Need a quick reminder that we are not post-racial? Take another look at the recent Washington Post report on racial differences in school discipline. Across the board in the Washington region, black students are suspended and expelled from school two to five times as often as white students.
The problem, which seems to have become endemic, has been studied for years by experts in education and addressed by well-meaning school superintendents. Yet it persists.
The issue cuts across class lines, so it is not only a question of poor children facing greater challenges in the classroom. The disparity is one of race.
Two years ago, as I reported a story on race and education, I spent six weeks with a group of parents in Montgomery County who understood this.
They all signed up to participate in a weekly program there called Study Circles, which brings teachers and parents together to get real about race. Black and Hispanic parents shared freely with white teachers their concerns about their children not being placed in advanced classes at the same rate as white students. A black mother said she believed black children are viewed differently – without an expectation that they will succeed.
At the close of the six weeks of meetings, the participants came up with a plan to address the achievement gap in their local elementary school. (Perhaps the study circles program will begin looking more closely at the disciplinary gap, too.)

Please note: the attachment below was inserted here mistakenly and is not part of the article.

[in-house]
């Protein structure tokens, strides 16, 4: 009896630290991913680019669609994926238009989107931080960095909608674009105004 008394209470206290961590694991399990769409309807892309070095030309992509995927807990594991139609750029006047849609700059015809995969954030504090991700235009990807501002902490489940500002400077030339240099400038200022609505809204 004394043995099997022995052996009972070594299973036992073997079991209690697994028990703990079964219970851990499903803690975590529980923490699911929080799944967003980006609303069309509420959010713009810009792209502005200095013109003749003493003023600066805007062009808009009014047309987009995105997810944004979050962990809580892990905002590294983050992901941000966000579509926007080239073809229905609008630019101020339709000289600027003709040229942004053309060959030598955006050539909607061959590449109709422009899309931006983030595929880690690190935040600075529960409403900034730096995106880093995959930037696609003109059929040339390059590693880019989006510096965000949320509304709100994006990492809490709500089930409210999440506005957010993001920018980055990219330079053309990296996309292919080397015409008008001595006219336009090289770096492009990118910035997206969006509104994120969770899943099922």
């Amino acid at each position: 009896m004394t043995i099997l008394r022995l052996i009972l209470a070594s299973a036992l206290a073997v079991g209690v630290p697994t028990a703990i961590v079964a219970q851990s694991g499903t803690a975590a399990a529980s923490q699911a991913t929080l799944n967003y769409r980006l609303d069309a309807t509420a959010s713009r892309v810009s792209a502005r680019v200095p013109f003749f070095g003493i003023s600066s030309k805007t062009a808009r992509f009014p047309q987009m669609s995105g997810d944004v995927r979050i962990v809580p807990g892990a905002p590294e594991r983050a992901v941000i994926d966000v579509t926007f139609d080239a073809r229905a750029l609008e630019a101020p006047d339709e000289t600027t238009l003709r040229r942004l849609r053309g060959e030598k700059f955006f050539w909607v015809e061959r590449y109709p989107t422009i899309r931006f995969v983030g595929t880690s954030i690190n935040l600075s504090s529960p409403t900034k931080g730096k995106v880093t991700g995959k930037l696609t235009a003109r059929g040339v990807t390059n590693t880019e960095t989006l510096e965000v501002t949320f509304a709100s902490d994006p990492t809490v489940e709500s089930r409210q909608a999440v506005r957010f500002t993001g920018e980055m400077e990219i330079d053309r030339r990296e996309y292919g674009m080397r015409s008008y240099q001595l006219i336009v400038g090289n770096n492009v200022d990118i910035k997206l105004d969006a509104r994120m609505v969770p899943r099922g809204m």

But the difficult cross-cultural conversation that took place in the Study Circle began with a discussion of culture: Who are you? What are your core beliefs? What is your background? How do you communicate? What are the stereotypes you think others have of your racial group?
Social scientist Carla R. Monroe, who has written a great deal about closing the discipline gap, argues that the answer to equal treatment for students is found in understanding the unique ways different groups of students engage. “Effective teachers of African American students align their professional practice with their students’ culture,” Monroe wrote in a paper published in eight years ago in the Journal of Teacher Education.
In other words, pretending to be post-racial is a barrier to actually getting beyond racial differences in school discipline.
Krissah Thompson began writing for The Washington Post in 2001 and now covers civil rights, race & politics. Follow her on Twitter at @Krissah30